web-enabled application and typing his/her username over and over again,
when he/she could have simply clicked "Remember Me," and never have to
enter the username again.
Another example is when reps open a standard Microsoft Office document
attached to an email and are prompted with a dialog box something to the
effect of "Are you sure you want to open this document? Some documents
contain viruses that may harm your computer." While users must be
careful in opening attachments, if the particular document they are
opening is a standard MS Office format (*.doc, *.xls, *.ppt, etc.), they
can simply click the option "Don't ask me about this in the future."
Ensuring that each rep has done this for standard MS Office files is
While the prior items are easily addressed within and by the customer
service organization, items in this category will likely require that
you engage your IS organization to revise system parameters and/or
list-of-values to simplify and get rid of unnecessary or convoluted
steps. A couple of examples include:
The system requires certain fields to be populated.
While it is likely that 99% of the required fields are truly
required, the reality is that there are likely fields that users
ONLY populate (with "garbage") so that they can complete the
transaction. Why not make these fields "not-required" if they are,
in fact, serving no purpose?
Lists of values containing cryptic codes requiring the
user to open a separate screen to get a definition of each of the
list of values. Why not scrub the codes to remove old / outdated
items and make those remaining more intuitively obvious?
The above items may seem "simplistic." Well, they are. However, these
are the kinds of things that are prevalent in ANY customer service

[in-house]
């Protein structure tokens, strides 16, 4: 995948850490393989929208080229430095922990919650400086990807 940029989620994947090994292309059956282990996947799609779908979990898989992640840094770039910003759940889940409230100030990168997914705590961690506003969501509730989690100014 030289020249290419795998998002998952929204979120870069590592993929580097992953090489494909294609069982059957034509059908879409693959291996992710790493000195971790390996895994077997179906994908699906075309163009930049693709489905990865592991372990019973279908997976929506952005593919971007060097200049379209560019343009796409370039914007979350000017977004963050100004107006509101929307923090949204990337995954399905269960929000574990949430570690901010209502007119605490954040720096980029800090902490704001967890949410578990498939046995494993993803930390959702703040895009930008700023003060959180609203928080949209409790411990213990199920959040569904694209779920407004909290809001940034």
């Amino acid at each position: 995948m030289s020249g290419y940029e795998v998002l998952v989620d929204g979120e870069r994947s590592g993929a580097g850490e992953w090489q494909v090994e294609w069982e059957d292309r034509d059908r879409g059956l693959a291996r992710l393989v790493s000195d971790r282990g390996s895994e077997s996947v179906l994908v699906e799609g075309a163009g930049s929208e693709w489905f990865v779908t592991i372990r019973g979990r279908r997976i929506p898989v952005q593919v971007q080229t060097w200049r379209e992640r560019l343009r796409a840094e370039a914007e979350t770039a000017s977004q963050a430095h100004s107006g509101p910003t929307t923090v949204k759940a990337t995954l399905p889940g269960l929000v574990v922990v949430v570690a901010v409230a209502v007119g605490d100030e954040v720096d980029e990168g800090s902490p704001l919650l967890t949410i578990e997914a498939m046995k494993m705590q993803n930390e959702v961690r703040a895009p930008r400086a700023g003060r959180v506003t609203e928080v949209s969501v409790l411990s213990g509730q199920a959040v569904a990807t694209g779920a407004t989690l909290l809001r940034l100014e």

function that doesn't make a conscious effort to continuously and
meticulously review day-to-day "working" procedures. This does not mean
a review of the written procedures (although that may be important), but
active observations of how things REALLY get done.
One way to generate click saving ideas, on an ongoing basis, is to run a
"click savers" contest. That is, have customer service representatives
submit their ideas (that they're using and/or would like to see
addressed systemically) to save clicks. Nothing like creating
competition and getting the team enthusiastically focused on driving
Too frequently, management is looking for the silver bullet, or is
constantly being sold on the next whiz-bang technology. Technology is
great, but sometimes the best upgrade is making more effective use of
what you've already got!
By making things easier and more efficient for your customer service
team to get their job done, you also improve the customer experience.
The customer inquiry is handled more promptly and accurately (read "done
right the first time") and the customer service representative's
attitude will reflect this.
In closing, we hope that you found this article helpful in your quest to
eke out improvements in this cost-constrained environment. If you'd like
help in this regard, feel free to give us a call.
+ Eking out Improvements in a